In beginning to answer my own question posed above (“What is the political significance…”) I am not arguing with the general logic of the controlled experiment, or the statistical reality of randomization and its utility for understanding cause and effect. What I am arguing is that this fetish of random trials pushed by the IES is derived from the following notion: that schools are successful to the degree they produce students who successfully compete in the academic marketplace (the exchange of grades and test scores for places of opportunity, praise and so on). Closing the achievement gap is an official effort to contend with the overgrowth of social inequality while simultaneously violently blocking any real effort or even discussion of reducing (let alone eliminating) social inequality. This pathology stems from the long-standing assumption of American political theory that replaces class struggle with the struggle for education. (Refer to classic quotes from Horace Mann for an elaboration, or even better, see Rush Welter’s (1962) Popular education and Democratic Thought in America.)

The underlying logic of this strand of charter school research (Berends et al.) is that charters should be promoted, not because they are necessarily proven to be better, but because they create competition — not only among schools, but among teachers, as researchers document a lower average salary, yet a larger spread in annual earnings for charter as compared to traditional public school teachers. Randomization is opportunity science speak for fair competition (e.g., no “selection bias”).

This competition is key because it allows for arrangements heretofore difficult to make, like linking student achievement with teacher pay, something the authors deem of obvious value and unproblematic. Teachers are evaluated on the degree to which they help students compete (e.g., note the language and real meaning of “high flying schools”), irrespective of the background and ability of the students. Good teachers are those whose students successfully compete in academic competitions (i.e., high stakes tests). Charter schools eschew the working class politics of union and solidarity and stand as institutions more firmly on the grounds of individual merit and competition. That is to say, good teachers are those that help liberate students from their social place through academic competition (again, there are other notions of “good teacher”) just as black and poor kids are supposed to “achieve” because in this “meritocracy,” race and class aren’t factors in determining ones place in the social order — charters are to replace public schools as the means for this liberation. Those that have a different view are deemed to have a bad attitude (“low expectations”).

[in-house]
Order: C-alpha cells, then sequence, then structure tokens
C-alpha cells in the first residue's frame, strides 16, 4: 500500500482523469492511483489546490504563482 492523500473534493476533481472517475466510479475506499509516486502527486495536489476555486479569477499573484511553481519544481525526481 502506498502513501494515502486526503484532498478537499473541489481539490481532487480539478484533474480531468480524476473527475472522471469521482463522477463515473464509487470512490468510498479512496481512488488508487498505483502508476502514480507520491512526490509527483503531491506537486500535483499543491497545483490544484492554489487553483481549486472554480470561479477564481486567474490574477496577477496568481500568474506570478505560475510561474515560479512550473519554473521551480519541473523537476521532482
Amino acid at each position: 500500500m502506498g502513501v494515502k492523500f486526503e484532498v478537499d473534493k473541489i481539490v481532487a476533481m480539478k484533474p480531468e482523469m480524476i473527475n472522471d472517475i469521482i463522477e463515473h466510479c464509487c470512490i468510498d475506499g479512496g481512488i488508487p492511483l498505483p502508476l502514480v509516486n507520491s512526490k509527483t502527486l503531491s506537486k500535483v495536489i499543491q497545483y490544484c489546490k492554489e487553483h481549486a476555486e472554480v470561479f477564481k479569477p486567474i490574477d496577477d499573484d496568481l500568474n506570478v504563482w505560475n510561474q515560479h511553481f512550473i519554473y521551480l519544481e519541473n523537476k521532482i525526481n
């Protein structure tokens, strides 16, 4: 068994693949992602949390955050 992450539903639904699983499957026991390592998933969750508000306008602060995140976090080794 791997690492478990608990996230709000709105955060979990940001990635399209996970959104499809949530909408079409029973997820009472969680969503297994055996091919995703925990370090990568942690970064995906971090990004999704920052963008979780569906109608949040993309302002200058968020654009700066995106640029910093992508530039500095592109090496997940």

The logic goes like this: pointing to realities of structural inequality and the impact “going without” has on child development (and thus “achievement”) introduces bias, just as introducing lotteries eliminates it. One could of course point out that it is quite biased to set up a social system which forces some more than others to be in positions where they need to “choose a good school.” This question has of course been forced off the agenda by advocates of “change” and “innovation”.

Randomization helps create, then, as a standardized norm-reference test does, a “fair playing field” — a free market, unencumbered by the realities of ones historical location, only “merit” rules. Like academic tests, charters, the logic goes, are the engine of a meritocracy for educational institutions, and the “best and brightest” will rise to the top, but could fall any moment, like a dot.com, if they don’t continually “strive” and “achieve”.

In this way, the research continues not because it is helping to answer questions of policy makers or the public (an admission that openly appears in the book) but because it is a mechanism for instituting more forcefully that arrangement of which charters are a part. The idea that one “lotteries” into a school not only suggests an open disregard for planning for the future of youth, a willingness to gamble on their future, but also a particular notion of fair play — rich and poor are equally selectable by the dice.

This entire view is antithetical to education as a right and signals an outright rejection of the notion that society has any responsibility to its members. Yet, successful schools are those that are not able to coach kids to the top of the heap, but prepare them for full participation in social life, in solving problems, etc.